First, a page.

Begaye focuses on economy at State of the Nation

Noel Lyn Smith
Navajo Nation Vice President Jonathan Nez, left, listens to Navajo Nation President Russell Begaye deliver the State of the Nation address during the fall session on Monday in Window Rock, Ariz.

WINDOW ROCK, Ariz. — Developing ways for the tribe to address its financial future was largely the focus on the State of the Nation address by Navajo Nation President Russell Begaye.

Begaye gave the address today during the fall session for the Navajo Nation Council.

Before sharing his administration's work, the president spoke about the "financial crisis" the tribe could have faced in fiscal year 2017, which started Oct. 1.

The president said the nation was facing a $21 million shortfall, which would have led to employee layoffs, but the issue was eased when the tribe turned to "rainy day funds" to make up the shortfall.

He warned the tribe will not be able to use the same action if a shortfall occurs for fiscal year 2018, and he cautioned the dollar amount would likely be even higher.

Begaye said planning is vital, and his administration has formed a task force led by Chief of Operations Robert Joe and Bidtah Becker, executive director of the Division of Natural Resources.

"We have to form this task force to begin looking at how we will cover the shortfall that we know will come," the president said.

The president also spoke about a meeting he participated in between KeyBanc and members of the council’s Budget and Finance Committee, the Síhasin Subcommittee and Vice President Jonathan Nez.

During the meeting, they talked about an option to preserve and grow the principal of the Síhasin Fund, which was created in 2014 after the tribe received a $554 million settlement from the federal government.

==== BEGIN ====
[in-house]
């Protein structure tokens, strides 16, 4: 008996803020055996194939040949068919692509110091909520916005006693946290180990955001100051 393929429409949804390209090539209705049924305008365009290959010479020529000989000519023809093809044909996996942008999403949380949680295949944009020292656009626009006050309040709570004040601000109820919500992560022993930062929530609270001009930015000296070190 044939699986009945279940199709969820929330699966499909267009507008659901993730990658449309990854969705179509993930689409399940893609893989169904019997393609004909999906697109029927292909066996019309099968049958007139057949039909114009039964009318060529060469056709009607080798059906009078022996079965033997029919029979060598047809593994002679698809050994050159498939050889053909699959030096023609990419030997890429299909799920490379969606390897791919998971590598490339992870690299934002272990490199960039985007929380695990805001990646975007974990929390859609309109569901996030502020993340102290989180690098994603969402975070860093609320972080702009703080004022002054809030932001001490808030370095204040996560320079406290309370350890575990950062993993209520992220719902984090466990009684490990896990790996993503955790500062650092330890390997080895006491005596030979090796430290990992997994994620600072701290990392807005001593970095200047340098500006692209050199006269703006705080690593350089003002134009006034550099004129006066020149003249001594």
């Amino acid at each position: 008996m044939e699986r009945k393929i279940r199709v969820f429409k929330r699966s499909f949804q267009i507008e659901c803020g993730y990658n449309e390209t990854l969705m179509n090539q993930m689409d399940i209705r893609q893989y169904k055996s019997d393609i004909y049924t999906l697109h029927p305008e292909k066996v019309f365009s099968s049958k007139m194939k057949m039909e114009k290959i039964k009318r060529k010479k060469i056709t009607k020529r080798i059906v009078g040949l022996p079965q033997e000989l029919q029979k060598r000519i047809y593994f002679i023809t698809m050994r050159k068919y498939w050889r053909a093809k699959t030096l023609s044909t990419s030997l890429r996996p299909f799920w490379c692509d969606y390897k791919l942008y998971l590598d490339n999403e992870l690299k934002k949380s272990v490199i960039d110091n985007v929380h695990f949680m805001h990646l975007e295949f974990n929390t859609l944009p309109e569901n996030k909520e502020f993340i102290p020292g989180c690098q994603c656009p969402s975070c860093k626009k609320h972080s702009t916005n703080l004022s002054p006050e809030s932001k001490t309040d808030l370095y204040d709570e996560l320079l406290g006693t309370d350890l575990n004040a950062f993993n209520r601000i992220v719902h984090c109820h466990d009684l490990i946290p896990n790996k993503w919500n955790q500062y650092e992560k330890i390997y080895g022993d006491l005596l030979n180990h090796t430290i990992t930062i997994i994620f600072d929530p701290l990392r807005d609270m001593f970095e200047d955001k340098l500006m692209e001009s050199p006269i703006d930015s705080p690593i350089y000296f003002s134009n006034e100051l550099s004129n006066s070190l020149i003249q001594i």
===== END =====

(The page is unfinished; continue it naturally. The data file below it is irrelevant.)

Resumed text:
"The best way to handle this large amount of dollars that we received is to leverage the fund with a line of credit that will be serviced by a portion of the fund's interest," Begaye said.

This move would allow the tribe to continue setting aside money generated by the fund, he said.

"We're asking that the principal not be spent but that we leverage every dollar of the Síhasin monies so that future generations will have access," the president added.

Nez took time to talk about the "business-to-business procurement summit" the administration hosted last year at the Twin Arrows Navajo Casino and Resort in Arizona.

The event provided presentations by tribal departments to educate small businesses and entrepreneurs about how to do business and secure contracts with the tribal and federal governments.

"We want to be able to bring some of our young people back. Young, educated entrepreneurial people who want to set up businesses," Nez said.

The president paused from the financial talk to acknowledge the passing of Navajo Code Talker Dan Akee Sr., 96, who died Oct. 14 in Tuba City, Ariz.

In the written version of the State of the Nation, Begaye highlighted a number of actions by council delegates to improve and provide services to communities.

The report also included an update on efforts to provide sexual harassment training to tribal employees, which the Division of Human Resources started on Aug. 31.

Sessions have targeted divisions, including the Navajo Nation Washington Office, and 450 employees have undergone training.

The Division of Human Resources intends to have all training completed by the end of November, the report states.

Noel Lyn Smith covers the Navajo Nation for The Daily Times. She can be reached at 505-564-4636.